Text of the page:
4 July 2011
President Jacob Zuma has called on all South Africans to work together in support of basic education, following the release of the 2011 annual national assessments of the numeracy and literacy skills of the country’s schoolchildren.
Zuma said the assessments, released last week, confirmed “the correctness of the government decision to make education an apex priority and a societal responsibility nationwide.”
He called on the nation to hold up the banner of literacy and numeracy and work together to ensure that all citizens acquired these critical foundational skills.
The assessment, which took place in February, saw numeracy and literacy tests conducted among six-million foundation phase (grades 1 to 3) and intermediate phase (grades 4 to 6) pupils attending government schools.
The results showed that, nationally, grade 3 learners performed at an average of 35 percent in literacy and 28 percent in numeracy, while the provincial performance stood between 19 percent and 43 percent, with the highest being the Western Cape.
In grade 6, the national average performance in languages was 28 percent, while mathematics performance was 30 percent. The provincial percent in the two areas ranged between 20 percent and 41 percent, with the highest being the Western Cape and lowest being Mpumalanga.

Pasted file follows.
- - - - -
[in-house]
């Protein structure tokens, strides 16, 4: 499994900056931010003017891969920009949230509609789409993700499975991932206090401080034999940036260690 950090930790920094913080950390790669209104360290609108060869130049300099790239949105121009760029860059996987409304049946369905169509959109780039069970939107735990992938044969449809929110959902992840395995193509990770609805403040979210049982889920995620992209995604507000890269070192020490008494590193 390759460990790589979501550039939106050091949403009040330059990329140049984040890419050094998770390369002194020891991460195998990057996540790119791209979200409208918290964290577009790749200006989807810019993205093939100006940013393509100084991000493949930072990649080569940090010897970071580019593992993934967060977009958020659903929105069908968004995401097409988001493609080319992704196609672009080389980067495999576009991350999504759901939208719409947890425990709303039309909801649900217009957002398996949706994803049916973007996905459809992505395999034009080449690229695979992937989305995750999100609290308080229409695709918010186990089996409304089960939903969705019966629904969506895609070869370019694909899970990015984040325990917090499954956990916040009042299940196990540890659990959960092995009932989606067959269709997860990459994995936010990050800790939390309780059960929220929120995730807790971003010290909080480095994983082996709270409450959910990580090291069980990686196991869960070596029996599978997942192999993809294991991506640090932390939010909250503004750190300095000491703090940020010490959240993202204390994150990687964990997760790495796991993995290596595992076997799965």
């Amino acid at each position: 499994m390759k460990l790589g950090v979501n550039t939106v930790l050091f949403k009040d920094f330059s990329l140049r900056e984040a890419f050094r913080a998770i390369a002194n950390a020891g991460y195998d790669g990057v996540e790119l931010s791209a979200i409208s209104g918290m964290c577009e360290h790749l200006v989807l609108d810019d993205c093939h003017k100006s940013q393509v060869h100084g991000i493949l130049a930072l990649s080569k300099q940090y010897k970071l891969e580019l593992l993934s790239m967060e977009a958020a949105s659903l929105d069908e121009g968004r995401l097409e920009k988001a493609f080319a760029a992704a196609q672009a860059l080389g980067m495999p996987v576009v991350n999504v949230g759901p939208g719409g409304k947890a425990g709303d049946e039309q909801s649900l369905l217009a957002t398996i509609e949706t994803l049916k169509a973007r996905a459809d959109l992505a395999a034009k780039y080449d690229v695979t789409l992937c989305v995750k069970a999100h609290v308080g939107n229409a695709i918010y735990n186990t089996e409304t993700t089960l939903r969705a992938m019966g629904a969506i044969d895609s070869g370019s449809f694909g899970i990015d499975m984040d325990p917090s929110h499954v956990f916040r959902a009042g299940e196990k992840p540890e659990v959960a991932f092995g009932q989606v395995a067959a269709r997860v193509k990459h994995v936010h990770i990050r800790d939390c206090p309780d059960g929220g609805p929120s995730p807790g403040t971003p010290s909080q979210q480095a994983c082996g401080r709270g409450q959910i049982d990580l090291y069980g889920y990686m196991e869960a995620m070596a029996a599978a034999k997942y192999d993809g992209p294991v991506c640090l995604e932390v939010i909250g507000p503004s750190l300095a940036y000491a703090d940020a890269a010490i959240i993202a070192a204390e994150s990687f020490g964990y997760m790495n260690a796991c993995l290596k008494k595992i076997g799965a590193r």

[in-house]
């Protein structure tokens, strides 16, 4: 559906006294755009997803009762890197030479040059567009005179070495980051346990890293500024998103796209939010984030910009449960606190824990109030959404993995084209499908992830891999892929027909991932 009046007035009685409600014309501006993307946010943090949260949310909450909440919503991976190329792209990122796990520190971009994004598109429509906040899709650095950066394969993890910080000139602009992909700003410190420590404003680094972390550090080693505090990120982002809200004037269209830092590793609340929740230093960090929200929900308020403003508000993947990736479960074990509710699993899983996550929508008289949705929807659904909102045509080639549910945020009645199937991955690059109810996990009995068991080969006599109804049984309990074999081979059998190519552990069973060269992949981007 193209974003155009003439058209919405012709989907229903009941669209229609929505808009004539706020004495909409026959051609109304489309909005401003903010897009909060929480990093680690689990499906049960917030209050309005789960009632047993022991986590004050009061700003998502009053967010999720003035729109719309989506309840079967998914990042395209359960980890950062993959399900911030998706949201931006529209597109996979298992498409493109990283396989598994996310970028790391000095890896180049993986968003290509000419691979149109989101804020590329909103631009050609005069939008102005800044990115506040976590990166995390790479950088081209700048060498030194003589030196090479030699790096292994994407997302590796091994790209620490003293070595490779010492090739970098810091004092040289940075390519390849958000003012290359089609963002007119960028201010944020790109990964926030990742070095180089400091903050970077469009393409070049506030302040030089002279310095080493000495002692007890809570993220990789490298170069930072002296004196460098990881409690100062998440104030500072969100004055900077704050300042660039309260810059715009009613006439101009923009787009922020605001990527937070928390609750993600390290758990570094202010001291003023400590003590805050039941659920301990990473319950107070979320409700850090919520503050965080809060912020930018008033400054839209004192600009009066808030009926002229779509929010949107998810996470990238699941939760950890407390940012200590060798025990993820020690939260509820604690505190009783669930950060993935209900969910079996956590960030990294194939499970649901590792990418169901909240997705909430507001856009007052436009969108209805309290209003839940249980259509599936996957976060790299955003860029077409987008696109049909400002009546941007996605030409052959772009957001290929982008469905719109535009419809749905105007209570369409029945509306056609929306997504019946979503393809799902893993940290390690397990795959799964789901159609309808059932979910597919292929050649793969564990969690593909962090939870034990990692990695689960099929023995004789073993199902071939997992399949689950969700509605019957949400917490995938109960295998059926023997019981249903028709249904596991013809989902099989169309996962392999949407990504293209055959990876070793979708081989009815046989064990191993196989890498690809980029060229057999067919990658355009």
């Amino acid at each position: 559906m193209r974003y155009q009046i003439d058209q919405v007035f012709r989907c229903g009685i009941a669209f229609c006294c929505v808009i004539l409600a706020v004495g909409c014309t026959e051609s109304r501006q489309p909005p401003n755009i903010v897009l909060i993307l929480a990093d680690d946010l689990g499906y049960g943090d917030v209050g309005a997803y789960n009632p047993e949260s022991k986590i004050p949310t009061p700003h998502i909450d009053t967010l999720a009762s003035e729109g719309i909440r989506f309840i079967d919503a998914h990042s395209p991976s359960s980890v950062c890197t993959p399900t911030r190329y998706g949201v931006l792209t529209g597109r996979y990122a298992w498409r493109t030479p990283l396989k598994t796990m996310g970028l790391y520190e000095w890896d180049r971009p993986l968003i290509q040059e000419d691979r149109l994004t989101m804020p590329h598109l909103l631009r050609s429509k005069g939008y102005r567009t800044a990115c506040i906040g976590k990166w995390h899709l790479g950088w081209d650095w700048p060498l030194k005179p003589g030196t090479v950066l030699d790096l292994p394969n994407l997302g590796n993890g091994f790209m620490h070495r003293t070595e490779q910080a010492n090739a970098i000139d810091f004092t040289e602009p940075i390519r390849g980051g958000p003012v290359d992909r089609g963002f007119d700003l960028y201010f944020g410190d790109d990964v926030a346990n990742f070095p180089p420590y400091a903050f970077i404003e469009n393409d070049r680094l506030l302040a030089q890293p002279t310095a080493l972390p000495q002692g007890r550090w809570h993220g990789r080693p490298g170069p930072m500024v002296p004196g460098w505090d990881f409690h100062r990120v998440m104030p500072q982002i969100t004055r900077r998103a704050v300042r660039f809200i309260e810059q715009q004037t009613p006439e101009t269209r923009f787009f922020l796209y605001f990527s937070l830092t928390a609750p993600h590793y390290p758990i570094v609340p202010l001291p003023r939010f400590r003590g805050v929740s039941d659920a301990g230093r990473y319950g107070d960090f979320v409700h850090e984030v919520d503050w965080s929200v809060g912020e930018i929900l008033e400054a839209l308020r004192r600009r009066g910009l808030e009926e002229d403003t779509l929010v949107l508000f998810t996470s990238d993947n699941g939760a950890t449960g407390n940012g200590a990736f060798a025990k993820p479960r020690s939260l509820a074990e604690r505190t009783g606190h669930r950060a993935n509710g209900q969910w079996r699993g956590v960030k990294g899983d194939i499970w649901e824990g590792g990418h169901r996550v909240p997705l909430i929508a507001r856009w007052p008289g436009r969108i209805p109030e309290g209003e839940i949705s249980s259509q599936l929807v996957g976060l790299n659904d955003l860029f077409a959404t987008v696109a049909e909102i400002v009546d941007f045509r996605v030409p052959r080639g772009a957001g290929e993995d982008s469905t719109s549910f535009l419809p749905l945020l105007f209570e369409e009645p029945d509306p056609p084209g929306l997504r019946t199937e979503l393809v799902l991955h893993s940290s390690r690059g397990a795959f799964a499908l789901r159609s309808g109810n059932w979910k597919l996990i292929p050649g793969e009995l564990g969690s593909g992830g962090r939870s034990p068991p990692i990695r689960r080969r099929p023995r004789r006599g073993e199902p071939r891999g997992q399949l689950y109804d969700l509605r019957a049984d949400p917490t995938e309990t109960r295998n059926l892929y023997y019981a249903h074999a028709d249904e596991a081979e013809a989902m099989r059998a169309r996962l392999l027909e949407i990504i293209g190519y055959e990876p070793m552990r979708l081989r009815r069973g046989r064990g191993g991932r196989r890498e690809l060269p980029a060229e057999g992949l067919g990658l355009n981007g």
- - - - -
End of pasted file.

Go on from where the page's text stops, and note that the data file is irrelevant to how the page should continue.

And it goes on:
‘We must learn from this’
While acknowledging that the results were disappointing, Zuma noted that they informed the nation of pupils’ performance, and demonstrate that where literacy and numeracy programmes were implemented effectively and in a focused manner, like in Gauteng and Western Cape, performance was enhanced.
He added that the significant intervention of testing nearly six-million learners was one of the government’s many strategies for ensuring that improved quality learning and teaching was achieved.
The purpose of the assessments was “in the first instance to provide government with a tool to measure on an annual basis the performance of the entire sector – from the individual learner, class, school, district, and province to the country as a whole,” Zuma said. “This will enable government to accurately measure on an annual basis the impact of specific programmes and interventions.”
The assessments also enabled the government to identify points in the system where intervention was needed, Zuma said
In a bid to strengthen learning and teaching, the government has already put in place programmes, including the distribution of workbooks to nearly six-million children in 2011.
The government has also introduced practical reforms such as streamlining curriculum documents for teachers, as well as taking steps to improve the language skills of learners by introducing the language of learning and teaching in grade 1 and reducing the number of subjects in the intermediate phase.
The government has also finalised the Integrated Strategic Planning Framework for Teacher Education and Development for South Africa. The focus is firmly on more targeted, subject-specific teacher education and development to improve teacher content knowledge.